I could scarcely understand how this conjunction of circumstances could produce any but agreeable sensations; but it is a melancholy fact that the saloon emptied and the state-rooms filled, and the number of promenaders daily diminished. People began to find the sea “an unpleasant fact.” I heard no more Byronic quotations about its “glad waters,” or comments on the “splendid run” — these were changed into anxious questions as to when we should reach Liverpool? and, if we were in danger? People querulously complained of the ale, hitherto their delight; abused the meat; thought the mulligatawny “horrid stuff;” and wondered how they could ever have thought plum-puddings fit for anything but pigs. Mysterious disappearances were very common; diligent peripatetics were seen extended on sofas, or feebly promenading under shelter of the bulwarks; while persons who prided themselves on their dignity sustained ignominious falls, or clung to railings in a state of tottering decrepitude, in an attempted progress down the saloon. Though we had four ledges on the tables, cruets, bottles of claret, and pickles became locomotive, and jumped upon people’s laps; almost everything higher than a plate was upset — pickles, wine, ale, and oil forming a most odoriferous mixture; but these occurrences became too common to be considered amusing. Two days before reaching England the gale died away, and we sighted Cape Clear at eight o’clock on the evening of the eleventh day out. A cold chill came off from the land, we were enveloped in a damp fog, and the inclemency of the air reminded us of what we had nearly forgotten, namely, that we were close upon Christmas.

The greater part of Sunday we were steaming along in calm water, within sight of the coast of Ireland, and extensive preparations were being made for going ashore — some people of sanguine dispositions had even decided what they would order for dinner at the Adelphi. Morning service was very fully attended, and it was interesting to hear the voices of people of so many different creeds and countries joining in that divinely-taught prayer which proclaims the universal brotherhood of the human race, knowing that in a few hours those who then met in adoration would be separated, to meet no more till summoned by the sound of the last trumpet.

Those who expected to spend Sunday night on shore were disappointed. A gale came suddenly on us about four o’clock, sails were hastily taken in, orders were hurriedly given and executed, and the stewards were in despair, when a heavy lurch of the ship threw most of the things off the table before dinner, mingling cutlery, pickles, and broken glass and china, in one chaotic heap on the floor. As darkness came on, the gale rose higher, the moon was obscured, the rack in heavy masses was driving across the stormy sky, and scuds of sleet and spray made the few venturous persons on deck cower under the nearest shelter to cogitate the lines —

“Nights like these,

When the rough winds wake western seas,

Brook not of glee.”

I might dwell upon the fury of that night — upon the awful blasts which seemed about to sweep the seas of every human work — upon our unanswered signals — upon the length of time while we were

“Drifting, drifting, drifting,

On the shifting

Currents of the restless main” —

upon the difficulty of getting the pilot on board — and the heavy seas through which our storm-tossed bark entered the calmer waters of the Mersey: but I must hasten on.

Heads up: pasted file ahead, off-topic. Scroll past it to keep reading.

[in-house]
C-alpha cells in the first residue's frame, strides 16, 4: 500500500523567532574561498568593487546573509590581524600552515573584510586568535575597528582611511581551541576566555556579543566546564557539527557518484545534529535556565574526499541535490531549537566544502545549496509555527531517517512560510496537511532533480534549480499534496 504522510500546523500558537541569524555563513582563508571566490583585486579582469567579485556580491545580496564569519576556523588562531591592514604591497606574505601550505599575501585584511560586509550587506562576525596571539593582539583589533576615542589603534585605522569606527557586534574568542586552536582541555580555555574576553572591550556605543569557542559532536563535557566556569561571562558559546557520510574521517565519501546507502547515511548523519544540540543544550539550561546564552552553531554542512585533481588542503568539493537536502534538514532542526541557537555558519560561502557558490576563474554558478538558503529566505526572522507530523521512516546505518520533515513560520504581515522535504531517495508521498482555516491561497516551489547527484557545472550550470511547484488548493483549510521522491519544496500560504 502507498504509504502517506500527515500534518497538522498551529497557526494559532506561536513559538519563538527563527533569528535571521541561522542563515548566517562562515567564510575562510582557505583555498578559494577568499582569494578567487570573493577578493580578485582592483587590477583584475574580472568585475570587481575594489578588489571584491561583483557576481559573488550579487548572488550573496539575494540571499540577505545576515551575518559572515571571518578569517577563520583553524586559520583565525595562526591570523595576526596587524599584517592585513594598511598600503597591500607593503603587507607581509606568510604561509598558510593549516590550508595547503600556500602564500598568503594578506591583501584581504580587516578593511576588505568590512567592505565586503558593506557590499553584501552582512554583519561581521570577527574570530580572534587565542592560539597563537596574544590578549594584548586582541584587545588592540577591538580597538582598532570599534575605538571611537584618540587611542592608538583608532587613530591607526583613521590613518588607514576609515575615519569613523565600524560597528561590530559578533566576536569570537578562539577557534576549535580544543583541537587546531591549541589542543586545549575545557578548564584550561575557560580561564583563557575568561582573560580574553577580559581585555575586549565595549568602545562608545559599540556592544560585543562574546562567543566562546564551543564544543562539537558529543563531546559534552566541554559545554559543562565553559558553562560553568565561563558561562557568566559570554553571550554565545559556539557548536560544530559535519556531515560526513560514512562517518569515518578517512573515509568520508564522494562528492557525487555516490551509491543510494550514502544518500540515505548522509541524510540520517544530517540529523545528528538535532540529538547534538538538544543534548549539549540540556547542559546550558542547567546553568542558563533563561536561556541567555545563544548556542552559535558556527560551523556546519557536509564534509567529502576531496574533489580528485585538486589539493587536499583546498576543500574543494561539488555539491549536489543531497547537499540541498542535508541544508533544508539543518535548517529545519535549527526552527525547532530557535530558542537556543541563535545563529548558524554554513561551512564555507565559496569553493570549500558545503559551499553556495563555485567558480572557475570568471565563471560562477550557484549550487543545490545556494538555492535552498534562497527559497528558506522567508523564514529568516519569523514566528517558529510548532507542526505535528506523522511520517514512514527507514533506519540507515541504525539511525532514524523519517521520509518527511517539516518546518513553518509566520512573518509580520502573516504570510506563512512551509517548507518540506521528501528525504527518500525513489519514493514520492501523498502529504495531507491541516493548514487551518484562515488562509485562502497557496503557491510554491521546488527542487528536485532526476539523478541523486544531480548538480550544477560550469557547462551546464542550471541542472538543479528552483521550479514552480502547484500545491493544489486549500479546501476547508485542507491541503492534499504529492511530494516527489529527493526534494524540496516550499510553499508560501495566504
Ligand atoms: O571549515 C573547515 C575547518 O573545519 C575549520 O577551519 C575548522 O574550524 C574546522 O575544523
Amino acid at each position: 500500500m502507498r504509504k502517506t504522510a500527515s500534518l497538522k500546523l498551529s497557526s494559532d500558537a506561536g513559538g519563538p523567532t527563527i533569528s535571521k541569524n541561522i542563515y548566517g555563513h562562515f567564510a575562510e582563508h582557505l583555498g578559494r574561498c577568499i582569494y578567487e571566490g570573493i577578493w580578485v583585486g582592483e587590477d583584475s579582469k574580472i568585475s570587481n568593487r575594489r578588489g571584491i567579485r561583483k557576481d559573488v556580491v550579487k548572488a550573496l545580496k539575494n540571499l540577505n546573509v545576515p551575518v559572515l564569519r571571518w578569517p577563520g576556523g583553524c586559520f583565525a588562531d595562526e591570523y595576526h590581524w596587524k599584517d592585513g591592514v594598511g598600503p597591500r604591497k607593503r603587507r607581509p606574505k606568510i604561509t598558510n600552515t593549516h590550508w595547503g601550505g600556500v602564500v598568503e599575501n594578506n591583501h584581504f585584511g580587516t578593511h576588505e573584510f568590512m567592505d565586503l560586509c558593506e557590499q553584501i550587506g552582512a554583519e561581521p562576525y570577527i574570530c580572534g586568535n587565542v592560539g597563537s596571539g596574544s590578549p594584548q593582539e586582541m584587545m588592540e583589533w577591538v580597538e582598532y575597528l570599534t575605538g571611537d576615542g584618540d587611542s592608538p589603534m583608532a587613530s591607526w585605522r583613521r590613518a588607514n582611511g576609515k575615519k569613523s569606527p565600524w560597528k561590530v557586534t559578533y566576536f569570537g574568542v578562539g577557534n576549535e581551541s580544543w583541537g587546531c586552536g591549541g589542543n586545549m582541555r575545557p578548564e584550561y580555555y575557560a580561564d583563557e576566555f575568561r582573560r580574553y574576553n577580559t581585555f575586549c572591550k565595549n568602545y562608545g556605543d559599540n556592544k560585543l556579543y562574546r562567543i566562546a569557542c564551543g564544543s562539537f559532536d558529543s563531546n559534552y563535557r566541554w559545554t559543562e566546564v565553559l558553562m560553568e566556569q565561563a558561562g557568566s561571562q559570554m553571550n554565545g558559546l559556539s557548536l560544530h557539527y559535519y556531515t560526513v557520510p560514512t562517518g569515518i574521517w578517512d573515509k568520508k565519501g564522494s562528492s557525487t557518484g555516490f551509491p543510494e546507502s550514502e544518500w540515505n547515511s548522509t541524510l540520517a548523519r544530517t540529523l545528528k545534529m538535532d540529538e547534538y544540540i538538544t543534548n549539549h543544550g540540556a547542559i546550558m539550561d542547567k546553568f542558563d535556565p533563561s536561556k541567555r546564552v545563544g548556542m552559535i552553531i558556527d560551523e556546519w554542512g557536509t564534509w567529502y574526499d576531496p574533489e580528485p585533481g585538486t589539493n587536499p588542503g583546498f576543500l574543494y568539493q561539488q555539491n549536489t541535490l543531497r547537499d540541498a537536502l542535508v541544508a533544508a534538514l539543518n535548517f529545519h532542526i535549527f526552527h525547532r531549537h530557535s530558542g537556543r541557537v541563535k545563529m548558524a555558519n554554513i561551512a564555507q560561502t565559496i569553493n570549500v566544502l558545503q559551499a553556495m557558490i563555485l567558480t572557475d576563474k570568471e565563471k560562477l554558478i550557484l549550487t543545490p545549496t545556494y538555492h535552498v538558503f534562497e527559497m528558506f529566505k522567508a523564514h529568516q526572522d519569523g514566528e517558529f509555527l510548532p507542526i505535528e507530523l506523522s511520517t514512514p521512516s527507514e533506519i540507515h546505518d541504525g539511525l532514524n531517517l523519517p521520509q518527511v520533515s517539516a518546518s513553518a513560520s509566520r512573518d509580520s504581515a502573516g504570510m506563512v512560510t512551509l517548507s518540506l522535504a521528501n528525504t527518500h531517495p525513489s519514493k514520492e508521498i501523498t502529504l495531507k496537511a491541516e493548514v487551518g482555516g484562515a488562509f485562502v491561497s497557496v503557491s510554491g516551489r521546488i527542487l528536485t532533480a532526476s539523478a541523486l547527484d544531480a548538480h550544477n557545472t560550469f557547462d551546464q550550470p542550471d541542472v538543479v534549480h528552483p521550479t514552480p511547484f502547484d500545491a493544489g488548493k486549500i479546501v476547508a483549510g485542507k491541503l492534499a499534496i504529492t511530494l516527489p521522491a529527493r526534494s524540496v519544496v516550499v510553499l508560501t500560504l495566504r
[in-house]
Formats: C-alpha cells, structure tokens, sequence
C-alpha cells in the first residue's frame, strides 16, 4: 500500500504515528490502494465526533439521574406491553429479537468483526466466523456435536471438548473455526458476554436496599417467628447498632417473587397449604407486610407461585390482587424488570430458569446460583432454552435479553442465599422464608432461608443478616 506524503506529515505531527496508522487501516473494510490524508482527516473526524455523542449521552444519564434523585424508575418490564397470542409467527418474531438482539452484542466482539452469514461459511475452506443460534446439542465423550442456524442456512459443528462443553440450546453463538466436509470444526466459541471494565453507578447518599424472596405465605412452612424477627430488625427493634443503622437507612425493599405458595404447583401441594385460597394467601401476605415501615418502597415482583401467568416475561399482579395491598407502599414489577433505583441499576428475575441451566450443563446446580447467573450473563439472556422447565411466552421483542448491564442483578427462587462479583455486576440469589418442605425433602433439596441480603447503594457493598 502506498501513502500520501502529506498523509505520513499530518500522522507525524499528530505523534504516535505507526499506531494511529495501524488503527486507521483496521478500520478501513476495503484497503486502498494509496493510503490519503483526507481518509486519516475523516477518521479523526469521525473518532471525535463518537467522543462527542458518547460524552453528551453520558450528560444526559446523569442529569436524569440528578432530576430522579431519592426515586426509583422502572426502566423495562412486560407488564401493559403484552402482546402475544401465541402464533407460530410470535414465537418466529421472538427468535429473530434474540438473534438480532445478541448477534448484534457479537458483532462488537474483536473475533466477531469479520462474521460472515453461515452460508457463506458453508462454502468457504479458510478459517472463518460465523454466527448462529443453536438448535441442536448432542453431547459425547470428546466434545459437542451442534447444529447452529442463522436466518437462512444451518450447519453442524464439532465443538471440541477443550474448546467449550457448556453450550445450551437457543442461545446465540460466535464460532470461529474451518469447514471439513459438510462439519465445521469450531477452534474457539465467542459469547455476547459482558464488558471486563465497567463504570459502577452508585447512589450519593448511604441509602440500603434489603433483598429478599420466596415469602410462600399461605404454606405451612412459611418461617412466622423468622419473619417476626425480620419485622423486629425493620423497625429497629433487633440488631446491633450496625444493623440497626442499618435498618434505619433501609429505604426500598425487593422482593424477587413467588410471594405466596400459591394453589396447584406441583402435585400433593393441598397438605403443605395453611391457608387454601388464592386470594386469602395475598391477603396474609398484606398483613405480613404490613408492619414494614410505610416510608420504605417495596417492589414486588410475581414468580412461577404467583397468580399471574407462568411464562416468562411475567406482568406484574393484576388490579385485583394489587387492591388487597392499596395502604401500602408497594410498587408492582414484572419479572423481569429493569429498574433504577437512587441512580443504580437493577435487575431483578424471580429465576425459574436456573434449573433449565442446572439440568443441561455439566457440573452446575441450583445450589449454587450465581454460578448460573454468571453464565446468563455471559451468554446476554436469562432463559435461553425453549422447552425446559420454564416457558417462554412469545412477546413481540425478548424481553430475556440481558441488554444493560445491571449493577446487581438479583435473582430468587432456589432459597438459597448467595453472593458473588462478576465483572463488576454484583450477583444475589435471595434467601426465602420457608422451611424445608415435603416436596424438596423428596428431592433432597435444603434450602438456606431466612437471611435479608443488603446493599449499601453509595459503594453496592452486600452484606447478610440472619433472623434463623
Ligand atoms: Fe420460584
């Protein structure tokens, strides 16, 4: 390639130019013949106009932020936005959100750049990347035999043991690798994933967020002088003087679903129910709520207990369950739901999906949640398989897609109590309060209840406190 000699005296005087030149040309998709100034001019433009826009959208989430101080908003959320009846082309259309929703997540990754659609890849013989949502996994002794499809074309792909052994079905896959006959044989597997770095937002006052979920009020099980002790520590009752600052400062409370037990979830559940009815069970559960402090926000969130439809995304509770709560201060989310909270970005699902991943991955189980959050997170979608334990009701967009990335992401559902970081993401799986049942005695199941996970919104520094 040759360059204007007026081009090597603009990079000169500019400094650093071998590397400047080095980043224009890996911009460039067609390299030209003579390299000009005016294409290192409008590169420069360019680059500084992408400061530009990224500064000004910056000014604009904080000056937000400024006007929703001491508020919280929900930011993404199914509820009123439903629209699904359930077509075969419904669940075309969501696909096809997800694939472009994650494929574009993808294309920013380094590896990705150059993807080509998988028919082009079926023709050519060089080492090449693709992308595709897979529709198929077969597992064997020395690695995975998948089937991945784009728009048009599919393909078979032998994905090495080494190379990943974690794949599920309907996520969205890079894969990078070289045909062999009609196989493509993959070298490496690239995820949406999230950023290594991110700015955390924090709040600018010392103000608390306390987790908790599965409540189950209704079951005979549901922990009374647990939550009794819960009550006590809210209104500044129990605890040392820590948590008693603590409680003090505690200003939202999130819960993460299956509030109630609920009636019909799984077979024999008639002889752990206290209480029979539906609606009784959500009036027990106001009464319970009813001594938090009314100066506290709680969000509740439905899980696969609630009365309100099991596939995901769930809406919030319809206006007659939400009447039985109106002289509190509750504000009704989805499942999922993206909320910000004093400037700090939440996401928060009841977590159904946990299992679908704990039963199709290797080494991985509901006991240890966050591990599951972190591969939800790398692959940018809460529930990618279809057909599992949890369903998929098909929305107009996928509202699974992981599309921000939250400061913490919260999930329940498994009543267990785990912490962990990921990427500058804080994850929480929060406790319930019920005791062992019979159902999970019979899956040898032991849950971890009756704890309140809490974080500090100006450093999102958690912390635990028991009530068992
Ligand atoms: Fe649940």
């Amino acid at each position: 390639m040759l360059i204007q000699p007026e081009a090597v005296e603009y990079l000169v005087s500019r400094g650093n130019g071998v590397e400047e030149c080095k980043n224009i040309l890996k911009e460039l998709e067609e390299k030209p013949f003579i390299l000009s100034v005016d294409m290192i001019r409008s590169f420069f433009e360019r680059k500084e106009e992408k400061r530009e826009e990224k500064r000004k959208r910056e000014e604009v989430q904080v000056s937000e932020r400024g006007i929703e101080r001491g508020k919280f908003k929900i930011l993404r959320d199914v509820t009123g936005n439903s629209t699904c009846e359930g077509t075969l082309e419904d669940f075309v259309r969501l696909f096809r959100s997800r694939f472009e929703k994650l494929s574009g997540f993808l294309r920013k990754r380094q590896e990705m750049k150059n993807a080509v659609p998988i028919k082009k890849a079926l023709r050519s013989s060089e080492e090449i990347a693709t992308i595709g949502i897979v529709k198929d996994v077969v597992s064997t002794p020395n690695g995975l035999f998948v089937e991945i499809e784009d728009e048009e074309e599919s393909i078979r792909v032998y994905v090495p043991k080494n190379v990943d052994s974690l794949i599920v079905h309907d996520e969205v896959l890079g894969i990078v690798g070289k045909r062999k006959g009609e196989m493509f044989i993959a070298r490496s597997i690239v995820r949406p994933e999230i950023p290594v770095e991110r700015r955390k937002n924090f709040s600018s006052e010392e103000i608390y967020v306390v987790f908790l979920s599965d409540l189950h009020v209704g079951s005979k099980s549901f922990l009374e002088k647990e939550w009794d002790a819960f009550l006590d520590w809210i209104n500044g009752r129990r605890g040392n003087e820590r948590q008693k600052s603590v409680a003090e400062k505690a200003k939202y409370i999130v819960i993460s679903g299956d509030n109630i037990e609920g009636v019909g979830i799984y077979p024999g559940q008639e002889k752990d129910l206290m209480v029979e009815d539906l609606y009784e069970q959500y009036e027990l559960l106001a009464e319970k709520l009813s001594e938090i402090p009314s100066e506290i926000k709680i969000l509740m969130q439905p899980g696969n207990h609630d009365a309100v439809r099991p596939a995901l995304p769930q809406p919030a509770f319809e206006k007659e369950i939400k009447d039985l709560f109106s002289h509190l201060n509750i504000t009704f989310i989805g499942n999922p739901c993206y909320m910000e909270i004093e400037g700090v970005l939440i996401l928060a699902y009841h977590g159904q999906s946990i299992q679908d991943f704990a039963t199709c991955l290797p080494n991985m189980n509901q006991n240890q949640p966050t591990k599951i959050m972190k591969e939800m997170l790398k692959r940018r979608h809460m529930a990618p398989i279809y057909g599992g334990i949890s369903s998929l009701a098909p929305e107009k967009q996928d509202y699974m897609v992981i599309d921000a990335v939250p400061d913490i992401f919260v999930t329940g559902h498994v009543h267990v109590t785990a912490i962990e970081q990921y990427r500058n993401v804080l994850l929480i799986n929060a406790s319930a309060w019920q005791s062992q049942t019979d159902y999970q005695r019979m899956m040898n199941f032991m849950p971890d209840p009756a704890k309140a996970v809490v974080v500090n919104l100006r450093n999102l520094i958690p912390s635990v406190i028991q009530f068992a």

Night after night had the French and English passengers joined in drinking with enthusiasm the toast “La prise de Sebastopol” — night after night had the national pride of the representatives of the allied nations increased, till we almost thought in our ignorant arrogance that at the first thunder of our guns the defences of Sebastopol would fall, as did those of Jericho at the sound of the trumpets of Joshua. Consequently, when the pilot came on board with the newspaper, most of the gentlemen crowded to the gangway, prepared to give three cheers for the fall of Sebastopol!

The pilot brought the news of victory — but it was of the barren victory of Inkermann. A gloom fell over the souls of many, as they read of our serried ranks mown down by the Russian fire, of heroic valour and heroic death. The saloon was crowded with eager auditors as the bloody tidings were made audible above the roar of winds and waters. I could scarcely realise the gloomy fact that many of those whom I had seen sail forth in hope and pride only ten months before were now sleeping under the cold clay of the Crimea. Three cheers for the victors of Inkermann, and three for our allies, were then heartily given, though many doubted whether the heroic and successful resistance of our troops deserved the name of victory.

Soon after midnight we anchored in the Mersey, but could not land till morning, and were compelled frequently to steam up to our anchors, in consequence of the fury of the gale. I felt some regret at leaving the good old steamship America, which had borne us so safely across the “vexed Atlantic,” although she rolls terribly, and is, in her admirable captain’s own words, “an old tub, but slow and sure.” She has since undergone extensive repairs, and I hope that the numerous passengers who made many voyages in her in the shape of rats have been permanently dislodged.

Those were sacred feelings with which I landed upon the shores of England. Although there appeared little of confidence in the present, and much of apprehension for the future, I loved her better when a shadow was upon her than in the palmy days of her peace and prosperity. I had seen in other lands much to admire, and much to imitate; but it must not be forgotten that England is the source from which those streams of liberty and enlightenment have flowed which have fertilised the Western Continent. Other lands may have their charms, and the sunny skies of other climes may be regretted, but it is with pride and gladness that the wanderer sets foot again on British soil, thanking God for the religion and the liberty which have made this weather-beaten island in a northern sea to be the light and glory of the world.

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Last updated Wednesday, March 12, 2014 at 13:31